November 5, 2011
Jim Cooper/Courtesy The Associated Press

Andy Rooney. (Jim Cooper/Courtesy The Associated Press)

Remembering Andy Rooney

Andy Rooney, the Emmy Award-winning "60 Minutes" pundit whose "A Few Minutes with Andy Rooney" had been a longtime staple of the popular newsmagazine, died Nov. 4, 2011. He was 92.

Rooney got his first reporting job writing for Stars and Stripes during World War II. He was one of the "Writing 69th," a group of correspondents that included his friend Walter Cronkite, that flew with the U.S. Eighth Air Force on its bombing raid of Germany. He was also one of the first U.S. journalists to visit and report on the Buchenwald concentration camp.

Rooney joined CBS in 1949 as a radio and television writer for Arthur Godfrey and Victor Borge. He arrived at CBS News in 1962. His "60 Minutes" commentaries — where he talked about everything from umbrellas to newspapers and crowded elevators — was a summer replacement for "Point/Counterpoint," a political segment at the end of the show that featured Shana Alexander and James Kilpatrick.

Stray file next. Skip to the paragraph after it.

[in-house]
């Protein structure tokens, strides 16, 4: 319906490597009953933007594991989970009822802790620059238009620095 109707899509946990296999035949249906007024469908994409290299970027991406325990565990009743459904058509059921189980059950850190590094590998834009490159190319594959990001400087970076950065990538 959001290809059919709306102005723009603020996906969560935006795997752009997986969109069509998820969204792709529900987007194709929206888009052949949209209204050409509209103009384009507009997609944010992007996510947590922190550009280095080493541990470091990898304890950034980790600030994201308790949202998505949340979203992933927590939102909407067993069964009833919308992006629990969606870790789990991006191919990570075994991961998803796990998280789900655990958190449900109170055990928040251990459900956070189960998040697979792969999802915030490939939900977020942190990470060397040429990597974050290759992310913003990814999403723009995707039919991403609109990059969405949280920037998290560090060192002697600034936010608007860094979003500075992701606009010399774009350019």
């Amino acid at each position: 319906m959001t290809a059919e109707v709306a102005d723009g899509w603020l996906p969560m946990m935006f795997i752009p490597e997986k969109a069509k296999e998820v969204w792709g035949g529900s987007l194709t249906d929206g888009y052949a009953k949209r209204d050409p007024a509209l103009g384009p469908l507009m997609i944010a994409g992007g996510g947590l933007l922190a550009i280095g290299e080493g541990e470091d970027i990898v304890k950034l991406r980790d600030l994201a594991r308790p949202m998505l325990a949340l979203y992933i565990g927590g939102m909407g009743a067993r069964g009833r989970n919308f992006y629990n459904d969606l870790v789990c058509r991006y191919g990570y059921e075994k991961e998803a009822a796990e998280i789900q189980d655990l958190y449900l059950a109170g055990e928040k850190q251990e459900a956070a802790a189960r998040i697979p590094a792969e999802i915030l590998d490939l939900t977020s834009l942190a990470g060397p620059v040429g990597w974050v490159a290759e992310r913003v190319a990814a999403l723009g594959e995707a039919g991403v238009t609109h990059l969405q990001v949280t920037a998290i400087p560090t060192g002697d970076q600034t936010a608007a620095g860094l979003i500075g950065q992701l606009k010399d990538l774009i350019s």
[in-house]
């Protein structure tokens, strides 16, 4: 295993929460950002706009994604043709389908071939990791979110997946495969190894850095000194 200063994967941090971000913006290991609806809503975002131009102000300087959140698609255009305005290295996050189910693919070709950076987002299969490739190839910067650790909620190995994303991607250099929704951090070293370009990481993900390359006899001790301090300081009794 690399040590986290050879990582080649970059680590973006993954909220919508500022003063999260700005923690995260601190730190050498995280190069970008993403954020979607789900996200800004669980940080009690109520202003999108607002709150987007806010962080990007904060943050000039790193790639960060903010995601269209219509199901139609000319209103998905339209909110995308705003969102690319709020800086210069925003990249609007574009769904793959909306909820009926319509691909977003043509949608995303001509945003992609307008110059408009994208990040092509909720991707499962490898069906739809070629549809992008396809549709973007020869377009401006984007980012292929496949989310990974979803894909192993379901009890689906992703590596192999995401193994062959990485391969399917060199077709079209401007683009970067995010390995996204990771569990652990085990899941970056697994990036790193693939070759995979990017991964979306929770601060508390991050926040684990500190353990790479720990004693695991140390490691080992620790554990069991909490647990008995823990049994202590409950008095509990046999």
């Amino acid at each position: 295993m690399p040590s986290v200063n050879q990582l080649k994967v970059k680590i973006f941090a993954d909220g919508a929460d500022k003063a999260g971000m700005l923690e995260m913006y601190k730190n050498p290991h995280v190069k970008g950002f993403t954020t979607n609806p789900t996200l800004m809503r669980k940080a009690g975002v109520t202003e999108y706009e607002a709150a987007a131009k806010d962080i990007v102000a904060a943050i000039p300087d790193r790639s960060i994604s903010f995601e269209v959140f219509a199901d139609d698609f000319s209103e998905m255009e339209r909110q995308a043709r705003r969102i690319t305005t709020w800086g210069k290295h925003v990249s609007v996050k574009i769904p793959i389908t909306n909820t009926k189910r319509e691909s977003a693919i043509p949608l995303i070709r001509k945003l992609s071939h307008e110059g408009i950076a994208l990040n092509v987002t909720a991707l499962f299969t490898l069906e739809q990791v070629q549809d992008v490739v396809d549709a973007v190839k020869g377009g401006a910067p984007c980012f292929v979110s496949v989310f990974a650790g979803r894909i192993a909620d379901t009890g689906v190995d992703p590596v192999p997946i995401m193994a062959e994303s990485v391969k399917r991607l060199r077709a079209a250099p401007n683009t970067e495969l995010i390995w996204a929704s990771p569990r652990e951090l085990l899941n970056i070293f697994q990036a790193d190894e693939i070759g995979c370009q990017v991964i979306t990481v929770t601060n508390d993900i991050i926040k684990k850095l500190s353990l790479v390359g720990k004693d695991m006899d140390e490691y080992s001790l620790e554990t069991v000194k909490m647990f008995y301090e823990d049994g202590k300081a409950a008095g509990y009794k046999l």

Rooney's regular essays began July 2, 1978. The first one was about people who compiled lists of people who died in traffic accidents over the holidays. His last one — the 1,097th — was delivered Oct. 2, 2011.

"I wish I could do this forever," he said. "I can't, though."

Rooney also wrote a syndicated column and was the author of more than a dozen best-selling books.

In 1990, CBS News suspended Rooney for three months without pay for remarks he made about homosexuals during a CBS special program and for a quote about blacks that was attributed to him in The Advocate newspaper. Rooney vehemently denied the quote. Viewer protests and a public apology quickly restored Rooney on the air. When an Associated Press TV critic suggested in 1996 that he retire, Rooney broadcast the critic's telephone number; 7,000 people called in Rooney's defense.

Rooney said the key to his success was speaking his mind and tackling subjects that people took for granted.

"We're so busy analyzing the obscure that we haven't realized that we really haven't mastered the commonplace," he said.

An exhibit on "60 Minutes" is on display in the News Corporation News History Gallery.

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